Some time ago, on a forum I often visit, one of the posters asked a question about fantasy-movies from childhood. Specifically which fantasy-movies later on influenced our approach to RPGs, such as D&D. I haven't played that many fantasy-themed RPGs myself, but there are several films and tv-shows that made me like the genre already as a child and why I still have a fondness for it.
When I was a small child many of Disney's older movies were released on VHS, so I became acquainted with knights, dragons and other medieval-type fairy-tale elements through these. Though at that age I couldn't really appreciate the romance between Sleeping Beauty and Prince what's-his-face, so I was rooting for Maleficent and her goons. Especially when she transforms into a dragon ❤, which to this day defines for me what a dragon must look like to be counted as a proper dragon. I remember when I first saw Ralph Bakshi's half-animated take on Lord of the Rings. It was shown on TV many times during my childhood and I might have been 4 or 5 years old when I saw it the first time. This movie had a huge part in how I pictured Middle Earth when I later read the books.
There aren't that many live-action fantasy movies I saw as a child, and most of the classics (such as "Princess Bride", "Conan the Barbarian" etc) I didn't see until I was an adult. I didn't see Willow until my late teens and I checked both "Highlander" and "Beastmaster" only after I had heard Spoony praise them. Thank you, Spoony One, for directing me to the story of Connor MacLeod. It is now one of my absolute favourite movies.
What most inspired me during my childhood to later on start reading fantasy-novels and otherwise enjoy the genre were various TV-shows. The Smurfs and The Gummi Bears don't exactly scream "epic fantasy", but they had certain elements that made fantasy appealing to me. Monsters, such as Igthorn's army of ogres (which I always wished had been more fearsome) and the various sorcerers seen in Smurfs, particularly Gargamel's hardcore godfather Balthazar, whose castle was guarded by a pet dragon called the "moat monster". The unintentionally homo-erotic and time-wise stupid, but always awesome He-Man was only available on VHS when I was little, but it made me take a liking to Conan in my late teens. The first season of the Ewoks cartoon was very fascinating to me, because it was unlike anything else I had seen by the time I was 7 years old. I absolutely love many of the creature designs seen in the show and they still inspire me when drawing. The surprisingly sophisticated narrative of the show functioned as a middle-ground when going from run-of-the-mill fairy-tales with knights and princesses, to my first attempt at 8 years of age to read the Lord of the Rings (the infamous Swedish translation that Tolkien himself dismissed). Sadly, the second season of Ewoks turned to utter crap, when they dumbed down and kiddy-fied the show too much.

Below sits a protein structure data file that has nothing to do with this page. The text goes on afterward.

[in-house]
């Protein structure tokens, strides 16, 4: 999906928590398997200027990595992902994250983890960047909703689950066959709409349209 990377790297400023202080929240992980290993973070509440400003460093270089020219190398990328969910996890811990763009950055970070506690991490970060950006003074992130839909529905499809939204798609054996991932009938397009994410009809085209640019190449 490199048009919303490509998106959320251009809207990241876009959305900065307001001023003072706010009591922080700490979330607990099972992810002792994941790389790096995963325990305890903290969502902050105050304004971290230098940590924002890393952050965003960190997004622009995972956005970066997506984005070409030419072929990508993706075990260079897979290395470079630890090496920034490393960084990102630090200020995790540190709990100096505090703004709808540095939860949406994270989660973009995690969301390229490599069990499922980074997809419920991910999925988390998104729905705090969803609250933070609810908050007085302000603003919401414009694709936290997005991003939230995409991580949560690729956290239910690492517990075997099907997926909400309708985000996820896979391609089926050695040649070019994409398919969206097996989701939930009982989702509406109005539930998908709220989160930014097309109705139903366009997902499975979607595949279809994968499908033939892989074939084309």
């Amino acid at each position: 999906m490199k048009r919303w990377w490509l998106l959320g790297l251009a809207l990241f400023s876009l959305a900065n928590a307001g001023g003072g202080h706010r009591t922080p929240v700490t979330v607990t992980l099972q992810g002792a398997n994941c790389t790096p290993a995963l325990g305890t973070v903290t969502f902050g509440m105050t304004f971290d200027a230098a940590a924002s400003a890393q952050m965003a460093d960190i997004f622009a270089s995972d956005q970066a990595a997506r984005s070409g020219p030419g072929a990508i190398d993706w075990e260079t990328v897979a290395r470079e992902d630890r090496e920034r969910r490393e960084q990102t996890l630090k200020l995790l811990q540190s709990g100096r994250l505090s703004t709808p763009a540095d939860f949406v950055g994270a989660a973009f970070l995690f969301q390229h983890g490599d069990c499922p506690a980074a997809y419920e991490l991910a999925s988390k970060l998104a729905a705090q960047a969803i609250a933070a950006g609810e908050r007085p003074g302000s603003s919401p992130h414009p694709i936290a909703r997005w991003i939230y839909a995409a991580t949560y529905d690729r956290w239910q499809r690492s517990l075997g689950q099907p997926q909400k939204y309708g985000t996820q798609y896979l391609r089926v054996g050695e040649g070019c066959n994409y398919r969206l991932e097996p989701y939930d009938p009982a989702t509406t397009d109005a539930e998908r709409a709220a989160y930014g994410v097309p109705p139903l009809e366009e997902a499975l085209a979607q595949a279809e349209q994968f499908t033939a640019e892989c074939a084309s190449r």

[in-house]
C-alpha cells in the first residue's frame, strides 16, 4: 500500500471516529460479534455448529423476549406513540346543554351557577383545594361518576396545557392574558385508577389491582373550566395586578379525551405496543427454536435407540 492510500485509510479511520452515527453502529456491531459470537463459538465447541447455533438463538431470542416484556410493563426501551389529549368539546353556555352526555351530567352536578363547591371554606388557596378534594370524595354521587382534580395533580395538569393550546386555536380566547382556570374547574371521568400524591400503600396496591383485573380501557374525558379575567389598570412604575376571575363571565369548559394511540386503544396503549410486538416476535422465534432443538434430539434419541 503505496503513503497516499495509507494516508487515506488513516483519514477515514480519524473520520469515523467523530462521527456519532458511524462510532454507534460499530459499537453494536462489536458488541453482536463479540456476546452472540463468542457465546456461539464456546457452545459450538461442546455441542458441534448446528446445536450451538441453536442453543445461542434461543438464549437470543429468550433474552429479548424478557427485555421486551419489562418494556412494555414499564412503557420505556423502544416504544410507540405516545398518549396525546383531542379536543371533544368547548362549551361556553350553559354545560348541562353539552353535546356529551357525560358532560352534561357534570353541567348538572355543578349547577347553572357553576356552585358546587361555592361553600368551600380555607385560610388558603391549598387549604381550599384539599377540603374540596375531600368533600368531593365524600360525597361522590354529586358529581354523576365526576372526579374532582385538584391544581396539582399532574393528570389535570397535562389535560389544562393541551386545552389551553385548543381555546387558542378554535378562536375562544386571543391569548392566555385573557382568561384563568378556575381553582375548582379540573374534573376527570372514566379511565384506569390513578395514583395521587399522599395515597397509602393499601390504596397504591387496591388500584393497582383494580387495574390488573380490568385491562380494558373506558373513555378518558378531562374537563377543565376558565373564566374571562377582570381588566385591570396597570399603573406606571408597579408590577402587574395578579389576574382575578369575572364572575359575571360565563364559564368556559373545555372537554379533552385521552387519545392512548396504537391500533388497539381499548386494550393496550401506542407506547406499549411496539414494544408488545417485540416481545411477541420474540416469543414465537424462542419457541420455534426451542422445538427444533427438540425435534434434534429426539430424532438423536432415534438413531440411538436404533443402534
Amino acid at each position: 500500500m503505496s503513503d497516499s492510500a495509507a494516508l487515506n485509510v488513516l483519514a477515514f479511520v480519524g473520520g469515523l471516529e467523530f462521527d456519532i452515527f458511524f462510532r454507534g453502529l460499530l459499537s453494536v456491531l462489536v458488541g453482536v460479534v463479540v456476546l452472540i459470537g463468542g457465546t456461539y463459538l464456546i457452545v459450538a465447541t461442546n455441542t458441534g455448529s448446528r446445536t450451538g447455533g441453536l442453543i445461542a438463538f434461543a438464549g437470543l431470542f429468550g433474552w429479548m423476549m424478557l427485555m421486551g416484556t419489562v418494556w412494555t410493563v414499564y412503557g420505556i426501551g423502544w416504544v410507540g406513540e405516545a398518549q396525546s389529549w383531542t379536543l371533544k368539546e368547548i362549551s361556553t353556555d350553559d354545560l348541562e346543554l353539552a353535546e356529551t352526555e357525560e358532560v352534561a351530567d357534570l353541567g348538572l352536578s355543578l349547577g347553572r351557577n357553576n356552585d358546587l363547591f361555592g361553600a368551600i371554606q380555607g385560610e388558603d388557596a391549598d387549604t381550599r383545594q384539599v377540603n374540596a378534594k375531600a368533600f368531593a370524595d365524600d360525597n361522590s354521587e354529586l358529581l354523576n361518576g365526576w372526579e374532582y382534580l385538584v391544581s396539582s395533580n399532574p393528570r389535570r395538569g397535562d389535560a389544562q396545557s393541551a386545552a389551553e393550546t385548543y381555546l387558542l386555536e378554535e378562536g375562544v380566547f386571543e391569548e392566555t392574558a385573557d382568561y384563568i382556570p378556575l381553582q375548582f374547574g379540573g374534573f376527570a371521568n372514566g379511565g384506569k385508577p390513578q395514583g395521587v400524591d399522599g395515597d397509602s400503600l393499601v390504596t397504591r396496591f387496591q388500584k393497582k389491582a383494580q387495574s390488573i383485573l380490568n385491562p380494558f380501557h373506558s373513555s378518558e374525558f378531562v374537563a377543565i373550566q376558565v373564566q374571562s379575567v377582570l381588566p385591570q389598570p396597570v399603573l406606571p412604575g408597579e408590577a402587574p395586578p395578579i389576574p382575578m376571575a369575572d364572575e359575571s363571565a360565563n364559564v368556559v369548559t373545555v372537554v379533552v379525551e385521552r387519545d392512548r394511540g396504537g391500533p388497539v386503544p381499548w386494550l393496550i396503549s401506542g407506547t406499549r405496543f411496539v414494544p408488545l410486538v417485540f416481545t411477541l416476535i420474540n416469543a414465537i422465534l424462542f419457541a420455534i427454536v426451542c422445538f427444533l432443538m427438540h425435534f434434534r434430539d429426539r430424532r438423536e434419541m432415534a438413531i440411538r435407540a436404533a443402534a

Computer games are another thing that had a strong effect on me and my relationship with fantasy, the most important one being Warcraft II. I can't stress how much I still love that game and how much Blizzard's early material influences me to this day. Although Warcraft II was my "first love", two other favourites of my childhood/teenage years are "Heroes of Might and Magic III" and "Icewind Dale". By the time I was 11 or 12 I had played Warcraft II to death and was initiated to actually reading books about fantasy worlds. Around that same time I discovered "The Death Gate Cycle" by Weis and Hickman, which is another important factor in how I define the fantasy genre. After that there was a long period when I used novels by Eddings and Salvatore to become even more hooked on the genre, before it was time to read some more Tolkien. I also developed a strong liking for the always great Terry Pratchett in my teens and I still hold him in high regard. When the Peter Jackson trilogy was approaching I decided that I had to properly re-read Lord of the Rings, in English, as I had fuzzy memories due to some poorly translated passages. I absolutely love the movies and at the time they had managed to design everything in ways that were better than my own imagination. Since then I have read the trilogy three or four times and I gain more appreciation for the books each time I read them again.
I think that's about it, for how I got hooked on fantasy and why I tend to be obsessed about pop culture in general.